The Universe is permeated by hot, turbulent, magnetized plasmas. Turbulent plasma is a major constituent of active galactic nuclei, supernova remnants, the intergalactic and interstellar medium, the solar corona, the solar wind and the Earth’s magnetosphere, just to mention a few examples. Energy dissipation of turbulent fluctuations plays a key role in plasma heating and energization, yet we still do not understand the underlying physical mechanisms involved. THOR is a mission designed to answer the questions of how turbulent plasma is heated and particles accelerated, how the dissipated energy is partitioned and how dissipation operates in different regimes of turbulence. THOR is a single-spacecraft mission with an orbit tuned to maximize data return from regions in near-Earth space – magnetosheath, shock, foreshock and pristine solar wind – featuring different kinds of turbulence. Here we summarize the THOR proposal submitted on 15 January 2015 to the ‘Call for a Medium-size mission opportunity in ESAs Science Programme for a launch in 2025 (M4)’. THOR has been selected by European Space Agency (ESA) for the study phase.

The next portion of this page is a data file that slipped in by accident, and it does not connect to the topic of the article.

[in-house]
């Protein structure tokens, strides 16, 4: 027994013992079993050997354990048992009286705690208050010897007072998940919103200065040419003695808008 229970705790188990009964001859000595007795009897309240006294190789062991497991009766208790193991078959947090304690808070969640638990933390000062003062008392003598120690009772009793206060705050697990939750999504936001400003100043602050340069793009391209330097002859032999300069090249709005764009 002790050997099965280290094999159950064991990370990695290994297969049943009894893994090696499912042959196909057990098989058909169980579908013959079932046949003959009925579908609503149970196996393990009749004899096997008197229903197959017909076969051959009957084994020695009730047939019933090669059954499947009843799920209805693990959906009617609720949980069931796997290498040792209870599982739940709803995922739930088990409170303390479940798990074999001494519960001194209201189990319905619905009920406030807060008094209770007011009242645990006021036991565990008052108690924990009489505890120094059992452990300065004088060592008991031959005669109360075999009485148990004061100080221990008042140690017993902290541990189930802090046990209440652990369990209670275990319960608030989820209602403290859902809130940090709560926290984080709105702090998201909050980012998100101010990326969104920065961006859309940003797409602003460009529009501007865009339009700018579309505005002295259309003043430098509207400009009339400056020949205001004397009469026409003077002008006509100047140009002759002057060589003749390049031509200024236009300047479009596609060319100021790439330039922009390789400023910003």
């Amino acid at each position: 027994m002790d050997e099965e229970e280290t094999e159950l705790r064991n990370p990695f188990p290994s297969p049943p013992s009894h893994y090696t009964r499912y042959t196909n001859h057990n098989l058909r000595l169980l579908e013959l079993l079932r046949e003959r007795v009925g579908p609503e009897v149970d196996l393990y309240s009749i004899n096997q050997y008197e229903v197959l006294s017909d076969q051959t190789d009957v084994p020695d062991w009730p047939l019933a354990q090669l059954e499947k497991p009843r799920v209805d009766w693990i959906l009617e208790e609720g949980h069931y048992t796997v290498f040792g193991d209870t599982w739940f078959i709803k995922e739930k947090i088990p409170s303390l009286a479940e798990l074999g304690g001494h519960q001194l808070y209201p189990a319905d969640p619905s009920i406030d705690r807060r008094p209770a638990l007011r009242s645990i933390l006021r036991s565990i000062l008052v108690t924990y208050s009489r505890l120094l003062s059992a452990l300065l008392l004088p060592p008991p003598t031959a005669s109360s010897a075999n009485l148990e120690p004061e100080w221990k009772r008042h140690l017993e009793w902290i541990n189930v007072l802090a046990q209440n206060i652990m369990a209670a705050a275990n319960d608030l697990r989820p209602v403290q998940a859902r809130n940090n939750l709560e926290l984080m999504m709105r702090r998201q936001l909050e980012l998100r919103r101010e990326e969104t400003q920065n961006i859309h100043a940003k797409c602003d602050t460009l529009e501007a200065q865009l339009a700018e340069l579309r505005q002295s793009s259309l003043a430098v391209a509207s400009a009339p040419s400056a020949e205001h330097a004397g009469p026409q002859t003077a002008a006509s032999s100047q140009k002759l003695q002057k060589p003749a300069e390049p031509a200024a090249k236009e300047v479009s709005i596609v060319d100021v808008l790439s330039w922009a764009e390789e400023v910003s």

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Stakeholder OHB, Kista, Sweden, SciberQuest Inc., Del Mar, CA, USA
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Journal Journal of Plasma Physics , Journal of Plasma Physics
Vaivads, A., Retinò, A., J. Soucek, Yu.V. Khotyaintsev, Valentini, F, C.P. Escoubet, … R.F. Wimmer-Schweingruber. (2016). Turbulence Heating ObserveR - satellite mission proposal. Journal of Plasma Physics, 82(5). doi:10.1017/S0022377816000775